kaitakfan wrote:calpsafltskeds wrote:CriticalPoint wrote:[twoid][/twoid]
Out sourcing to the lowest bidder is not the right way to grow your airline. Kirby can buy as many 737s as he wants we are not stopping him. And we will happily fly the 100 seater into the hubs to fill them.
Sorry to say, but a JetBlue pilot presentation on the internet shows a UA E195 12 captain would earn about $160/hr vs $203/hr. for a 737. I'm not sure how old that is, but I would assume the 100 seat category would still earn less than a 319 or 737 for UA pilots.
Of course its more efficient to buy a 737 from the company view, but I just don't understand why UA pilots wouldn't rather fly a 737 at a 26% premium to the EMB195? And how many more 737s would UA buy if it opened up additional 76 seaters?
If UA bought 100 seat aircraft, just how many would UA purchase and how many better paying 737s would they not order? Remember with each 100 seater, UA gets to add roughly a 76 seater, which is close enough to the 100 seat capacity, thus UA pilots would not get a job for all the "demand" for the 100 seat aircraft as 76 seaters would do a portion of that demand.
So, who determines if a 100 seat aircraft at UA is profitable with mainline pilots (which would provide 50, 76, 100, 120, 180 seat sizes for narrobodies) vs. a gap in seat sizes between 76 and 120? That determination is not by the pilots, rather the pilots have placed management in a pocition to buy larger aircraft and they would love to see more 76 seaters to connect larger passenger counts to those larger aircraft, which pay more for UA pilots.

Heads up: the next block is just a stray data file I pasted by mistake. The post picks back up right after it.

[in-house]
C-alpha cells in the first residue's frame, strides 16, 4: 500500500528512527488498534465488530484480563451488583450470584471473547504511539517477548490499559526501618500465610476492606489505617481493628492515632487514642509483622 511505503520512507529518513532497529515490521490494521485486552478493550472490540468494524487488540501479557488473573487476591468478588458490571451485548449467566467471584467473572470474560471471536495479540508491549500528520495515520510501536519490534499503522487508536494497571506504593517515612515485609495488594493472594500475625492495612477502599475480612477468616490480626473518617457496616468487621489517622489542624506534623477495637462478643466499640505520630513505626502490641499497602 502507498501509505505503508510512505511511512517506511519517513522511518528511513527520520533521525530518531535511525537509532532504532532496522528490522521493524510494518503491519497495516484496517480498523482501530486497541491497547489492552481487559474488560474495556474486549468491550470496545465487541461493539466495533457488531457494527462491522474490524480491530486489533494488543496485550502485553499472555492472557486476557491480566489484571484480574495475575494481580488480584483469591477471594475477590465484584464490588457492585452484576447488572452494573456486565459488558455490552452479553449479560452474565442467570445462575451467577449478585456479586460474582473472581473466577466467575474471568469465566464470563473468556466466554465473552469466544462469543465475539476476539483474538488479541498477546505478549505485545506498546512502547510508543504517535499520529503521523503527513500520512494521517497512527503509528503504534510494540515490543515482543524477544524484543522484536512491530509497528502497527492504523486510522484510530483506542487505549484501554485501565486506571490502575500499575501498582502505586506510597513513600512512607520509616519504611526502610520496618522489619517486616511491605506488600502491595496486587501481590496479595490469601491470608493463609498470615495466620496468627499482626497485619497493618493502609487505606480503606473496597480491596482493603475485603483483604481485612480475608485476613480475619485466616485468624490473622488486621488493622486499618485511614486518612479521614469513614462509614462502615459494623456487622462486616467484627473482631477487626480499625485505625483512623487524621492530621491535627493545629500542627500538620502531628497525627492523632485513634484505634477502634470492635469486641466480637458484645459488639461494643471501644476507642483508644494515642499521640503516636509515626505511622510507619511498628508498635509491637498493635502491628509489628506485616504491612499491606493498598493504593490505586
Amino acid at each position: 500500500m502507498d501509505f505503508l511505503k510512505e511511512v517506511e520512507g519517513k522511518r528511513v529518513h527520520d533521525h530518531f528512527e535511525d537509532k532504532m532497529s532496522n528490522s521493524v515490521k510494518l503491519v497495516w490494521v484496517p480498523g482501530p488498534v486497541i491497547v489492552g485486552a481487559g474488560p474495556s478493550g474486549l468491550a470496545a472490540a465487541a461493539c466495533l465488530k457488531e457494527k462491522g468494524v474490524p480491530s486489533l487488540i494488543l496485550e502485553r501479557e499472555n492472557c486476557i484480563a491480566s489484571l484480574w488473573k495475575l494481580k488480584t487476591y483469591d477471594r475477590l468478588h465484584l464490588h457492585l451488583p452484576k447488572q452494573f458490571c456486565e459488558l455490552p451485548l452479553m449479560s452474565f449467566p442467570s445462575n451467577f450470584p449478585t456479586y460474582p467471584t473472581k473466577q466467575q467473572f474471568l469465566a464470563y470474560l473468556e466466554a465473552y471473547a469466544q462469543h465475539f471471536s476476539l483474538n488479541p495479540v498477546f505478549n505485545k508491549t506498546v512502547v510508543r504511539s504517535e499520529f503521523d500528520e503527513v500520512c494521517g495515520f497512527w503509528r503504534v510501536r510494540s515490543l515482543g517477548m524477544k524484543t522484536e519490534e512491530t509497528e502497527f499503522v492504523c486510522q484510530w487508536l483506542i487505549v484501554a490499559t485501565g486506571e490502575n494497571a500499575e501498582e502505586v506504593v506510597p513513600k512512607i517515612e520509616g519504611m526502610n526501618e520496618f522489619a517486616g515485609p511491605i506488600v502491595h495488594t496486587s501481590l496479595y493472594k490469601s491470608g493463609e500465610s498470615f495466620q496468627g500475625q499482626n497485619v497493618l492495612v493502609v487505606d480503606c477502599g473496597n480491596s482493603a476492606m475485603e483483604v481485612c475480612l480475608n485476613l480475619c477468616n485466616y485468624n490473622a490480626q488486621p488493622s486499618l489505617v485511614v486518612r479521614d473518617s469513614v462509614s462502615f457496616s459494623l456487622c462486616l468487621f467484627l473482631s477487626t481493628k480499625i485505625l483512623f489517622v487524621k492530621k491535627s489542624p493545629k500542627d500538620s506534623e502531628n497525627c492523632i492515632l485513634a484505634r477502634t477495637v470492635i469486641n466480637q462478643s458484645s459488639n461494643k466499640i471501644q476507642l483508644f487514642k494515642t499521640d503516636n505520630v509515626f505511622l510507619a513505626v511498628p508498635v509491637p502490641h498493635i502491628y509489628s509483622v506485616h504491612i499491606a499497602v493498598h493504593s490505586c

With a downturn of upturn, everyone would seem to be better off if the 76 seat category were ruled by an ironclad agreement based on a percentage of narrowbodies - maybe its not 40% like American, but it needs to provide some relief to grow express seat sizes as the skies and airports get more traffic and UA buys more larger narrobody aircraft (which pay UA pilots more per hour).
Did we not have an order of 60 something 737-700’s get axes due to the company stating they were not efficient? The 737 can’t fill the need for a 100 seat market and the company knows that. Many United pilots that understand the hazards of giving on scope would rather get the 100 seaters on property and then work on the pay rates vs giving up scope.
And finally this iron clad term you throw around means NOTHING in bankruptcy courts. History repeats its self like none other in this industry. If you haven’t seen your career completely burned to the ground from bankruptcy, please give a little bit of respect to those that have and are standing their ground to make sure they do whatever they can to prevent history from repeating.
Of everything I’ve ever read before, your last passage about what happened to people historically during bankruptcy really got me. I feel tremendous empathy. Given that UA seems to be on an upswing in many ways today, I hope it ultimately makes way for brighter and more prosperous futures for everyone.
There is zero doubt that a satisfied and happy United team of employees make flying United better for customers.